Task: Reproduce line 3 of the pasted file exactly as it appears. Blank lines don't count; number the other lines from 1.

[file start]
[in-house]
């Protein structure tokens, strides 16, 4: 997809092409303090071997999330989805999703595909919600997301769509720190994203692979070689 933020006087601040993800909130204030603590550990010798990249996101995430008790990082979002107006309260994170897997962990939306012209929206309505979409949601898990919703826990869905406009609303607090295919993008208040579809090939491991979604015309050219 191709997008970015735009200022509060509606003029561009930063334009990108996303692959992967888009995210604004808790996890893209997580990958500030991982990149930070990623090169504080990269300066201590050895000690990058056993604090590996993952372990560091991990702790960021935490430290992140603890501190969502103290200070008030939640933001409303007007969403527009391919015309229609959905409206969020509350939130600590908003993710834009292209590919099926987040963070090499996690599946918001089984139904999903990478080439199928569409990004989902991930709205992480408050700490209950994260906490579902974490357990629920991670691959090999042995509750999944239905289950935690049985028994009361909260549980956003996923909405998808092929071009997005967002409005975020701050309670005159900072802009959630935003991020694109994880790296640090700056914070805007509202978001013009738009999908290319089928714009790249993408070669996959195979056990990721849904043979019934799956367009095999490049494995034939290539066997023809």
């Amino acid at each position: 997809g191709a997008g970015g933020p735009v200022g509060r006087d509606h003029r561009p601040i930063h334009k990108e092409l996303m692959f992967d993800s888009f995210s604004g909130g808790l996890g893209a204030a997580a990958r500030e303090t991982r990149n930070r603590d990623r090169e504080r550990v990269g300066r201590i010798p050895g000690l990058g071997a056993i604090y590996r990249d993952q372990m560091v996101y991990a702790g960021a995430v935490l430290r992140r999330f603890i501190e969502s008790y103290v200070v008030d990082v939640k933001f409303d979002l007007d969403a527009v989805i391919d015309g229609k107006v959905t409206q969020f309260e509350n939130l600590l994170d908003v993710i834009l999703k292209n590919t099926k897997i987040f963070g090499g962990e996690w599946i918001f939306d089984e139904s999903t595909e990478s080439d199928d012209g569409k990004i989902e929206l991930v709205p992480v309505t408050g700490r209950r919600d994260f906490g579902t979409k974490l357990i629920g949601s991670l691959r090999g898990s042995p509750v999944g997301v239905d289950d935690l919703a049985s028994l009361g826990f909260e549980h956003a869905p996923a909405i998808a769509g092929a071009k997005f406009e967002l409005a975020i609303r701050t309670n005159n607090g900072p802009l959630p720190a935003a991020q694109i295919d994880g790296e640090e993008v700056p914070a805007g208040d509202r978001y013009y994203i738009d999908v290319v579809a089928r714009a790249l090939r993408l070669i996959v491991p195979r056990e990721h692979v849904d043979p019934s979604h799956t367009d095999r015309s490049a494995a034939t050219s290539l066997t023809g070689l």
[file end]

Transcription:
């Amino acid at each position: 997809g191709a997008g970015g933020p735009v200022g509060r006087d509606h003029r561009p601040i930063h334009k990108e092409l996303m692959f992967d993800s888009f995210s604004g909130g808790l996890g893209a204030a997580a990958r500030e303090t991982r990149n930070r603590d990623r090169e504080r550990v990269g300066r201590i010798p050895g000690l990058g071997a056993i604090y590996r990249d993952q372990m560091v996101y991990a702790g960021a995430v935490l430290r992140r999330f603890i501190e969502s008790y103290v200070v008030d990082v939640k933001f409303d979002l007007d969403a527009v989805i391919d015309g229609k107006v959905t409206q969020f309260e509350n939130l600590l994170d908003v993710i834009l999703k292209n590919t099926k897997i987040f963070g090499g962990e996690w599946i918001f939306d089984e139904s999903t595909e990478s080439d199928d012209g569409k990004i989902e929206l991930v709205p992480v309505t408050g700490r209950r919600d994260f906490g579902t979409k974490l357990i629920g949601s991670l691959r090999g898990s042995p509750v999944g997301v239905d289950d935690l919703a049985s028994l009361g826990f909260e549980h956003a869905p996923a909405i998808a769509g092929a071009k997005f406009e967002l409005a975020i609303r701050t309670n005159n607090g900072p802009l959630p720190a935003a991020q694109i295919d994880g790296e640090e993008v700056p914070a805007g208040d509202r978001y013009y994203i738009d999908v290319v579809a089928r714009a790249l090939r993408l070669i996959v491991p195979r056990e990721h692979v849904d043979p019934s979604h799956t367009d095999r015309s490049a494995a034939t050219s290539l066997t023809g070689l």